At the end of the last financial year, AAPL's book value per share stood at $82.49. However, only 13.65 % of the current price is explained by the assets on Apple's balance sheet. By this simple metric, one is betting a lot on the success of Apple's future products, but this cannot be compared by any stretch of the imagination to the speculation in the era of dot-coms, when P/B ratios were extremely high.

Apple does not have a long-term debt. The average CFO over the last five years has been approximately $16 billion (this average is a conservative measure of CFO, as the company's cash flow is increasing). If we assume a 4% rate of interest on the debt issued by Apple, we can estimate that the company is easily capable of servicing a $100 billion debt. A simple valuation formula estimates the value of a company as 175% of debt capacity plus surplus cash, which suggests a value of between $220 billion and $240 billion for Apple. Thus, some $320 billion in market capitalization seems rather speculative. This is a high percentage, but it is nonsense to compare this to speculative valuations from the dot-com era.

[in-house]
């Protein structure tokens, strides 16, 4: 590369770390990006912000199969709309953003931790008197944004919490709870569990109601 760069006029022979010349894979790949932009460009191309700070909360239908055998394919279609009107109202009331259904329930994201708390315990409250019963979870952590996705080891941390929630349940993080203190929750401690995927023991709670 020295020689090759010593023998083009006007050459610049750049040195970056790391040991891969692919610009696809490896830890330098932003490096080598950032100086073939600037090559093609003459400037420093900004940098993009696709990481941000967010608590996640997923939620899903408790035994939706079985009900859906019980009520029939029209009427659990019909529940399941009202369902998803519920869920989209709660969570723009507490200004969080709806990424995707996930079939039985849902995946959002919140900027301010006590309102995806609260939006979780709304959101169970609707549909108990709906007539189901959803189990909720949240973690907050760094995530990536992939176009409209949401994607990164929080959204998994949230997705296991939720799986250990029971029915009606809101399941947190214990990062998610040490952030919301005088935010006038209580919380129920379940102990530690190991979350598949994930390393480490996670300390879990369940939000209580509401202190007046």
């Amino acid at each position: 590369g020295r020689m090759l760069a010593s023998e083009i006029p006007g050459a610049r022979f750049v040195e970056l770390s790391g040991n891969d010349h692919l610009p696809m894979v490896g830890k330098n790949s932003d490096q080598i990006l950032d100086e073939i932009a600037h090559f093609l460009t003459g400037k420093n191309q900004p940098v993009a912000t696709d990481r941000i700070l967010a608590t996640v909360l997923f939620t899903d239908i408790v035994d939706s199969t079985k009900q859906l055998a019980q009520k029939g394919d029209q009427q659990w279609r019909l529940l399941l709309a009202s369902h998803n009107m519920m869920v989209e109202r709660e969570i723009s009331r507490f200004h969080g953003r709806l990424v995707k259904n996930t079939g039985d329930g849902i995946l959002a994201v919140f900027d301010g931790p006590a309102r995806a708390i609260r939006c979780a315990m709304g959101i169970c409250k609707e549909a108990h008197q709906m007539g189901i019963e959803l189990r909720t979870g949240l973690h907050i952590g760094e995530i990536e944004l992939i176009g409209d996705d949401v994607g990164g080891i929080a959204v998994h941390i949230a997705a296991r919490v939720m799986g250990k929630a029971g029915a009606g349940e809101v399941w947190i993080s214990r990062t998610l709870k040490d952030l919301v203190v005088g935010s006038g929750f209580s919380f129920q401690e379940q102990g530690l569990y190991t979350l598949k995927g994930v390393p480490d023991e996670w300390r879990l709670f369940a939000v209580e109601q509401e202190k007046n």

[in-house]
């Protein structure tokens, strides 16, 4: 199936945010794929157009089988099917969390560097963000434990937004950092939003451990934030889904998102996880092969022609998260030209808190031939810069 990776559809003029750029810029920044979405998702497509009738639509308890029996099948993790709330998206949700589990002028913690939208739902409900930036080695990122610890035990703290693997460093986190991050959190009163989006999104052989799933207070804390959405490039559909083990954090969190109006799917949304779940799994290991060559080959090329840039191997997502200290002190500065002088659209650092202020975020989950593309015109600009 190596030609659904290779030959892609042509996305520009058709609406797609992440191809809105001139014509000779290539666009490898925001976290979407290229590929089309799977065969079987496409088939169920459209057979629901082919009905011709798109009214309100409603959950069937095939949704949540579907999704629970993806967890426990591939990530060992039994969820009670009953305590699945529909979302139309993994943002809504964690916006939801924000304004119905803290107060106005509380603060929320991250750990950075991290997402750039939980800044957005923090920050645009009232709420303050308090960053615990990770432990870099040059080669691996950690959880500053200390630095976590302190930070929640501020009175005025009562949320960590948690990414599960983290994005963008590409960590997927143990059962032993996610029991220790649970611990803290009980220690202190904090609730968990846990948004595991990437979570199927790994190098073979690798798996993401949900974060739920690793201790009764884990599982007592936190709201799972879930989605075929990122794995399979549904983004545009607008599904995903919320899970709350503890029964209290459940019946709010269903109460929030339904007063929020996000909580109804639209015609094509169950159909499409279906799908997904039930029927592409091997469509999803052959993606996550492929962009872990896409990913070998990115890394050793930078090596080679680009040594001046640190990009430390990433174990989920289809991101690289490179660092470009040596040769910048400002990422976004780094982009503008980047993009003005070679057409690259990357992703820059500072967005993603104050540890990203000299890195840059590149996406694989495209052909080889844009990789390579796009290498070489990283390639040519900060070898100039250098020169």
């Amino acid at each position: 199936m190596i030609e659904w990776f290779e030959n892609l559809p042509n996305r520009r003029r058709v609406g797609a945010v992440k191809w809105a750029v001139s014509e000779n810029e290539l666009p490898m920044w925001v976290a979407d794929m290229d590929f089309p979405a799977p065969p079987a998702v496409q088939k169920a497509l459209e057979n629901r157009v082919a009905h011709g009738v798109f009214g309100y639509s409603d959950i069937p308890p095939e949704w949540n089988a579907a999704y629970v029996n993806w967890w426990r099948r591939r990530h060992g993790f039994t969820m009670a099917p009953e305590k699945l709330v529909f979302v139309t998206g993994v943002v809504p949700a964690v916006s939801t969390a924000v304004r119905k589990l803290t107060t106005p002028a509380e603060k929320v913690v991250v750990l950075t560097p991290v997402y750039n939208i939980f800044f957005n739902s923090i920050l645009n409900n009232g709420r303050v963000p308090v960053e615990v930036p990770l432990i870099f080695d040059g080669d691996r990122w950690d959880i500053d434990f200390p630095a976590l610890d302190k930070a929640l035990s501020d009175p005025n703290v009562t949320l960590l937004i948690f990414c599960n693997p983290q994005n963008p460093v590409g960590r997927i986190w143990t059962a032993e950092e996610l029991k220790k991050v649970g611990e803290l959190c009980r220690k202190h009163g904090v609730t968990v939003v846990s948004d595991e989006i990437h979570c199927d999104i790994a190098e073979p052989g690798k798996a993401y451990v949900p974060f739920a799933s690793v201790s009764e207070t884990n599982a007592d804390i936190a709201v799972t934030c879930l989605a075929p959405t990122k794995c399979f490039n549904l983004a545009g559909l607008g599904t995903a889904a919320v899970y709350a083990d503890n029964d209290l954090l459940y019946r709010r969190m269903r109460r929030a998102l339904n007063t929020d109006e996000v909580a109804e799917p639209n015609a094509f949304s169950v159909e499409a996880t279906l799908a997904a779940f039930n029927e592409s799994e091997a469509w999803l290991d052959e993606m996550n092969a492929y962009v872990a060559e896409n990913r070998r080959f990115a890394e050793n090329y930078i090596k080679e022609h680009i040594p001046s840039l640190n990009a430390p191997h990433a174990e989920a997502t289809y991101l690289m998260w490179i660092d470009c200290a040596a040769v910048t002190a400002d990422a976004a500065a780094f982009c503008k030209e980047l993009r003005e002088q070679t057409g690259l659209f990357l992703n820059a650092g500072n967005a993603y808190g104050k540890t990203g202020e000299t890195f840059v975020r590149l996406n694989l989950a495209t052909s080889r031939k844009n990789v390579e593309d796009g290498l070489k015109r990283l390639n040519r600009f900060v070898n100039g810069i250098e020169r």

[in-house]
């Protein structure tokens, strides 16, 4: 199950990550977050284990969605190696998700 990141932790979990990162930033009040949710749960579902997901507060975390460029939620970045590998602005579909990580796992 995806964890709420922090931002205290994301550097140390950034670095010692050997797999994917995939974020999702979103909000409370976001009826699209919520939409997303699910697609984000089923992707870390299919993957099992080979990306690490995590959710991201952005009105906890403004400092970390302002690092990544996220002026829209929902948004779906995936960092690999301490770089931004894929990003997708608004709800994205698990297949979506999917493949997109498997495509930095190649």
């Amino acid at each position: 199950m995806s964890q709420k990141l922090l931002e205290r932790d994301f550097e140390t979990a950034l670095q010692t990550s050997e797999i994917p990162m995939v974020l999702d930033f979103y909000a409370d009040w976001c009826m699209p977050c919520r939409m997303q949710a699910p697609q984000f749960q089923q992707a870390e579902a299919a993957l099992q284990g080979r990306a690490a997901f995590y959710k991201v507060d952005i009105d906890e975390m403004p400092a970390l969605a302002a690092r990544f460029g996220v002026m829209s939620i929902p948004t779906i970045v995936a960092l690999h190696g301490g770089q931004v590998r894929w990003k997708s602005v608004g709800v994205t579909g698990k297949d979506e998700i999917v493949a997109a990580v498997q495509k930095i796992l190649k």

What Does the Future Hold?

The only thing that seems to be a hindrance to the continuing growth of the company is its large size. The market capitalization of Apple has multiplied eight times over the last six years, and it currently stands at about $560 billion. If the market capitalization were to grow at the same rate for a few more years, it would exceed the GDP of India, but a $2 trillion to $3 trillion valuation of the company sounds unreal. Perhaps equally nonsensical is the iPhone and iPad mania -- maybe the madness will last long enough for Apple to reach such an unbelievable valuation. One can keep on speculating, and a reader's guess is perhaps as good as any expert's guess. One cannot expect to make a lot of money in markets by guessing at such things.

Do note, however, that Apple's market capitalization on Sept.19, 2012, was approximately $660 billion. This means a swing in market capitalization of $100 billion in less than a month. Given that the overall economic scenario is volatile and the company is operating in a very dynamic industry, a couple more wild swings in market capitalization may present an investor with an opportunity to buy the stock without betting on the speculative success of its products. Thus, at the right price you don't need to do much analysis regarding the success of the iPad Mini.